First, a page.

March 24, 2011
In the world of dirty energy, things often go awry. In just the last few weeks, there s been ongoing news of the nuclear power plant disaster in Japan, yet another in a never-ending series of oil spills in the Gulf of Mexico, and natural gas-related fires in Pennsylvania and Minnesota.
And what do many policymakers choose to do about such problems? Attack the very regulatory systems designed to protect people and the environment, for example through anti-Environmental Protection Agency (EPA) bills and calls for less federal meddling in the gas industry.
March 24, 2011
State Rep. Jim Keffer of Eastland, chair of the Texas House Committee on Energy Resources, last week introduced a bill to require limited disclosure of the chemicals used in hydraulic fracturing of natural gas wells. Since Texas currently has no disclosure requirements, we d like to be able to say HB 3328 is a step forward but we can t.
Why? Because, as Jim Hightower says, The water won t clear up until we get the hogs out of the creek.
The hogs in this instance are the oil and gas industry, which helped write the bill. Unsurprisingly, it does little to protect Texans right to know about chemicals that may contaminate their drinking water, but bends over backwards to protect the industry s interest in keeping its fracking formulas secret. The bill appears to be written largely from the perspective of industry and without much consideration for the landowners whose problems it is ostensibly trying to solve.
By Alan Septoff
March 24, 2011
The third-largest retail chain in the US, Target, has signed on to the No Dirty Gold campaign s "Golden Rules" for more responsible metals mining.
In doing so, Target send a clear message to its consumers and suppliers that it wants nothing to do with dirty gold.
Target is proud to be part of the No Dirty Gold campaign, said Tim Mantel, president, Target Sourcing Services.
Target is one the top 10 retailers of jewelry in the country, and its support could provide a huge boost in the effort to clean up gold mining. More than 70 other jewelry retailers with combined US sales of more than $13.5 billion - nearly a quarter of the US market - have signed on to the campaign thus far.
March 23, 2011
A few politicians in British Columbia may still be pushing for the mine that would destroy Little Fish Lake and threaten Fish Lake with contamination without the consent of First Nations. But some companies have doubts and concerns about Taseko Mines and its "Prosperity" project.
Credit Suisse downgraded their investment rating for Taseko Mines this week based in part on the prospects for "Prosperity." The bank noted that the "project is likely to require extensive review and consultation prior to environmental approval, and we believe this could take several years." Credit Suisse downgraded Taseko Mines from "Neutral" to "Underperform."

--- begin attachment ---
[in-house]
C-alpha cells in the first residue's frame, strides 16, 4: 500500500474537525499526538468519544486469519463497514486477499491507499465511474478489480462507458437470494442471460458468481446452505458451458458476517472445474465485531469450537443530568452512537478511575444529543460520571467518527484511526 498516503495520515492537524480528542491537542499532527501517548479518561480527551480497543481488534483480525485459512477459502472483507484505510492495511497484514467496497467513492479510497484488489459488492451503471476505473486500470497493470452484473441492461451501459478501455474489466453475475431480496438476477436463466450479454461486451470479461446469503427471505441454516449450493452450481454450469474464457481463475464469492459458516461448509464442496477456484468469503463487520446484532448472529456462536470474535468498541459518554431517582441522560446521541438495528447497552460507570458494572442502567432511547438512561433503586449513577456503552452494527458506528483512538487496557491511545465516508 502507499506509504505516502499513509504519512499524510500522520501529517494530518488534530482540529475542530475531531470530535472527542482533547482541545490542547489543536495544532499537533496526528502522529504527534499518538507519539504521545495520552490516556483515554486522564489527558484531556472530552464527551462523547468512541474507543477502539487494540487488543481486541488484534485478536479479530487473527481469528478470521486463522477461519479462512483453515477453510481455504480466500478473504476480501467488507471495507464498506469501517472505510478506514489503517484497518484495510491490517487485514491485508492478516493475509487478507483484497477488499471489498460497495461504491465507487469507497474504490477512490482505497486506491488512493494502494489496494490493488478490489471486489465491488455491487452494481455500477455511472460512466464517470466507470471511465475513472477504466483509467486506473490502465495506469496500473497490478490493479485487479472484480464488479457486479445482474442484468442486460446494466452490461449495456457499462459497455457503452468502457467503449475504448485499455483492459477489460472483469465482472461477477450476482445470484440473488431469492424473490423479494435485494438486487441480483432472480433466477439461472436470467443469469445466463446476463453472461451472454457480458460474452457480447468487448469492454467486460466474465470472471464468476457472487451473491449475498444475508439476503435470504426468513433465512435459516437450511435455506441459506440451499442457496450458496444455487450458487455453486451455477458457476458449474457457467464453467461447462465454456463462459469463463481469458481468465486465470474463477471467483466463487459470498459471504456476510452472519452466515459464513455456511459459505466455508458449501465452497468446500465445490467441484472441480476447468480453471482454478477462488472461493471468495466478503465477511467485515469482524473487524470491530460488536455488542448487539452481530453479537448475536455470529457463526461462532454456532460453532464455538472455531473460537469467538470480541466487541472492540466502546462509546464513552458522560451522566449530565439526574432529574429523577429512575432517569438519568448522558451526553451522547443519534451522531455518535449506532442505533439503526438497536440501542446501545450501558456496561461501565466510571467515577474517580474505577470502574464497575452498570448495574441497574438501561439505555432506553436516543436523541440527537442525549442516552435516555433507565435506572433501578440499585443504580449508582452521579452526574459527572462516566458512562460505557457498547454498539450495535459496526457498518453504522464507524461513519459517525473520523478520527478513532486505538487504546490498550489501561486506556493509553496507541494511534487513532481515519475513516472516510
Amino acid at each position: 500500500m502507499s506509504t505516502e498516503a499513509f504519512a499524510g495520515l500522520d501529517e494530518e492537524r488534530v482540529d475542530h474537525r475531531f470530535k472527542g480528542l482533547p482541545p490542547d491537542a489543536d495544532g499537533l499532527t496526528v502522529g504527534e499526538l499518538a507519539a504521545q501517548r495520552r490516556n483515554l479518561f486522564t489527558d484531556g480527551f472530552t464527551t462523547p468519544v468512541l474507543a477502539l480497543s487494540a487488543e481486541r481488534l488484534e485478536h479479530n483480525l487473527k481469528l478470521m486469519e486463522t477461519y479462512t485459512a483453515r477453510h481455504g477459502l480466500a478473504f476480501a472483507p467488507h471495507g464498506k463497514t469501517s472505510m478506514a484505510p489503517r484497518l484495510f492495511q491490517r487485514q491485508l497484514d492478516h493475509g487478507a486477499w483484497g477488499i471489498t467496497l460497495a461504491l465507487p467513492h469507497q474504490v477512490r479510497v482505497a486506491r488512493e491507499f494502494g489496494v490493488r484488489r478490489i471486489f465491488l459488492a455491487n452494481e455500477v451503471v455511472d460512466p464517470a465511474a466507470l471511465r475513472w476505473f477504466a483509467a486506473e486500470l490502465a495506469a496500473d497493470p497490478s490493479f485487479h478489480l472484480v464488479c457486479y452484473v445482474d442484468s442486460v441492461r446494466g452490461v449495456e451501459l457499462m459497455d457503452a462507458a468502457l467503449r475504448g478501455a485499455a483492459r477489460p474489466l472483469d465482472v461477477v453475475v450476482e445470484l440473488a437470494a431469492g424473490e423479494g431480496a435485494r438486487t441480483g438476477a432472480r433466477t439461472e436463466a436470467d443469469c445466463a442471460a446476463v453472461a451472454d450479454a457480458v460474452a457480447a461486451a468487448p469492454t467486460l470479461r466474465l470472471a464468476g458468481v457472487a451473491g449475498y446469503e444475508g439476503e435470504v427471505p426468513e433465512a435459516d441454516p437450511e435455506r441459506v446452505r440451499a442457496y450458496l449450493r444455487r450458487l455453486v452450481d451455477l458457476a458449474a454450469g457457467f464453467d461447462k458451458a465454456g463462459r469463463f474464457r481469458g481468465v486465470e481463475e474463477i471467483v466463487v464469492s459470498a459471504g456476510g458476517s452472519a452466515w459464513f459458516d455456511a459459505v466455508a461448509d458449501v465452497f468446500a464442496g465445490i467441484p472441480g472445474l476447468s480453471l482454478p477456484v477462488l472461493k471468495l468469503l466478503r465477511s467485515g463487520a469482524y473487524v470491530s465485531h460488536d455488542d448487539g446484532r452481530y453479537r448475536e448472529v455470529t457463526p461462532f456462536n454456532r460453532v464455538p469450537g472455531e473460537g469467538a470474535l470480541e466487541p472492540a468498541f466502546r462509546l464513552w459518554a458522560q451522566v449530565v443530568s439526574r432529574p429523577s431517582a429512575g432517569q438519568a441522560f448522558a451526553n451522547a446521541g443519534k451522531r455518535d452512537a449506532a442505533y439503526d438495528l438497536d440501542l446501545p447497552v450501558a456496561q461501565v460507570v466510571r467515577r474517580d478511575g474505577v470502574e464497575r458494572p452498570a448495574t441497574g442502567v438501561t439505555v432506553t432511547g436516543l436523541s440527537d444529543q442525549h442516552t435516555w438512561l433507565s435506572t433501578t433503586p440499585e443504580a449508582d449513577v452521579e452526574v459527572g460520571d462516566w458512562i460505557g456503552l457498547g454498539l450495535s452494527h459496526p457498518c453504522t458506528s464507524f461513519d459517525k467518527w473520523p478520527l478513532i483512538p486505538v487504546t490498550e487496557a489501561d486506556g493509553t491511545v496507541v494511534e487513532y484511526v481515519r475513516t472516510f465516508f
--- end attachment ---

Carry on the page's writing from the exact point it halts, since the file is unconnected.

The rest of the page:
Earlier this month, groups also called on Credit Suisse to decline any Taseko financing requests for the mine at Fish Lake. Earthworks joined MiningWatch Canada in presenting the concerns of the Tsilhqot'in and others about the mine project. The groups wrote to Credit Suisse to explain that financing of the mine would cause unacceptable reputational risk for the bank.
Credit Suisse is not the only company taking a critical look at Prosperity. Rideau, a Canadian maker of gold medals, is "publically opposing the Prosperity mine" and wrote to Canadian officials to express the company's concerns and objections to the project.
By Alan Septoff
March 22, 2011
Given recent events in Japan, it's impossible to remain ignorant of the potential catastrophe associated with nuclear power.
What's been almost lost in this rush: the less obvious costs of nuclear power. Costs that, in a truly free market, the nuclear power industry not the public would cover.
Instead these hidden costs which in some cases are potentially so high as to be incalculable -- are borne by taxpayers, communities and the environment.
Most directly connected to the situation in Japan: private insurers will not cover nuclear power plants. One catastrophe, and the costs could wipe out an insurance company and its reinsurer.
Unfortunately, rather than allow nuclear power to be priced out of the market as too risky and too expensive, the U.S. government has stepped in with the Price Anderson act. Essentially, Price Anderson makes U.S taxpayers the insurers of the 104 nuclear power plants around the country. Taxpayers for Common Sense recently wrote on the subject in their March 18, 2011 newsletter: